Dive Bombers and Other Birds

Tudor Richards, USNR

prev next

The duties of instructors in VB operational training were not far different from the students. We gave the boys “cockpit checkouts” and then either led them or chased them on their various exercises. After being given a refresher course in instrument flying in SNJs, but with emphasis now on the artificial horizon, we had to put our students through the same, instructing
in instrument flying
though regular instrument instructors did a great deal of the work. The artificial horizon, once one got familiar with it, was a wonderful instrument. consisting of a miniature aeroplane that appeared to move in relation to the bar that represented the horizon as the real plane moved. Actually it was the bar itself that moved. The whole instrument was great for all kinds of maneuvers under the hood, especially wing overs, performed by merely “flying” the little plane. If it hadn’t been for the fact that the horizon tumbled at about 100 degrees of bank and something like 60 of dive or climb we could have actually stunted on instruments. We did no beam flying in this course, but concentrated in refreshing the students and practicing instrument take-offs, wing-overs, evasive tactics (rapidly executed turns first one way then another, preferably varying amount of turn and bank as well as altitude yet trying to keep a generally straight course), recoveries from unusual positions, etc. It was fun if unkind to execute a loop or barrel roll with only the student on instruments and then ask him to take over—to see if he realized he was “straight and level.” This instrument flying broke up the monotony of flying SBDs all the time and usually in formation and gave us instructors more chances to see the countryside and practice up on our stunts, which the SNJ is an ideal plane for.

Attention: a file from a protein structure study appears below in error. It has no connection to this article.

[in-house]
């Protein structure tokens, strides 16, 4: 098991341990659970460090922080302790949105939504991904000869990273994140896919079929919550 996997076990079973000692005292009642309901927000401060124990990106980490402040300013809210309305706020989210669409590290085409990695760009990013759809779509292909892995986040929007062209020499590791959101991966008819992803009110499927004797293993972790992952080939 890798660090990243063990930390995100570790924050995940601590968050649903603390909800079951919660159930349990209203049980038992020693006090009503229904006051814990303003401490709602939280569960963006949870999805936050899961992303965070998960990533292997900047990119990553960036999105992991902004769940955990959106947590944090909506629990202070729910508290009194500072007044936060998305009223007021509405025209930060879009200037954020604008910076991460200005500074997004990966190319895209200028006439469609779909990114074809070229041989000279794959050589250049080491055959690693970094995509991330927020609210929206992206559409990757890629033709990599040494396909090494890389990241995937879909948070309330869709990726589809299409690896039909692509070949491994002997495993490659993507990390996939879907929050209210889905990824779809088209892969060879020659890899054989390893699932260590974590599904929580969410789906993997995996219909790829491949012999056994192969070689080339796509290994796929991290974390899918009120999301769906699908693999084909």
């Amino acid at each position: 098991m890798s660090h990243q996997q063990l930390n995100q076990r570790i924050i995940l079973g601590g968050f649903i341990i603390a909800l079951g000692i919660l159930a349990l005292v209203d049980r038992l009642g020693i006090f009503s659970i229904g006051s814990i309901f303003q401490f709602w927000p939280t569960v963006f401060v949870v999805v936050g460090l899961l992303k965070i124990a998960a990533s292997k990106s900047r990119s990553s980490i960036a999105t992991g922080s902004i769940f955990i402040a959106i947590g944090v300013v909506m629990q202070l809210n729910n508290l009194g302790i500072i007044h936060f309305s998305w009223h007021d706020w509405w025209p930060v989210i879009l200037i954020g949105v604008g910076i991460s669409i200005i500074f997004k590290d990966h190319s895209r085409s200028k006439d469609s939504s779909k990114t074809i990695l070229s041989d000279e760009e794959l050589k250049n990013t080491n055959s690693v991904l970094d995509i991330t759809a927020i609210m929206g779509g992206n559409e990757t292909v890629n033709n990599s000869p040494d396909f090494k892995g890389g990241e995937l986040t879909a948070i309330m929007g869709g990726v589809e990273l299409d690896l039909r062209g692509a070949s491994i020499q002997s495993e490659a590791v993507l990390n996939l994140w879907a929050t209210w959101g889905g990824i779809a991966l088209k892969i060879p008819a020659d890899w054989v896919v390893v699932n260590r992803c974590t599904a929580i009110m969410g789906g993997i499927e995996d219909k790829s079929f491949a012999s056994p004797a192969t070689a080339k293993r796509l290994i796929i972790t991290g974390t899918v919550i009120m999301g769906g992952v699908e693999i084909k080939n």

We had a few duties besides flying such as attending ground school with the students, giving them occasional lectures, and standing watches. The regular watch for assistant instructors was “ready duty pilot,” just as its title implies: a standby job ready for any emergency or other errand by air.

The routine training in SBDs was excellent routine instructing experience and often enjoyable. We assistant instructors usually led the second division when our training squadrons occasionally flew together, the usual ten students giving us five apiece or altogether a twelve plane squadron. More often than not one division went off by itself, as in gunnery, one of the six planes towing a target. dive bombing For dive bombing one instructor usually led the ten students while the other circled the target at low altitude recording the hits. It was very satisfactory to find oneself really putting them “right in there” when the students were dropping their bombs all over the map, as on most windy days, but some students got very good and often one’s own dive bombing had setbacks. We usually split up into three-plane sections for navigating flights, which meant that instructors couldn’t always go along, and considering the way the boys sometimes behaved when we were along, there’s no telling what they did when we weren’t. Squadron 33 was the last to arrive at Daytona that had had pre-operational training at Miami (similar to that some of us had instructed in at Lee Field), so after that students were given a two month course instead of a one month course. Fortunately the SBD was an easy plane to fly and was rugged and reliable as well, so we never had to give any dual instruction in it, though we had our worries when a new bunch of students flew it for the first time, it being so heavy and sluggish compared with an SNJ, especially when coming in for a landing. Inevitable accidents happened occasionally, and some of these were of course fatal, but the less said about these the better except that they were few and far between, several months sometimes passing without any.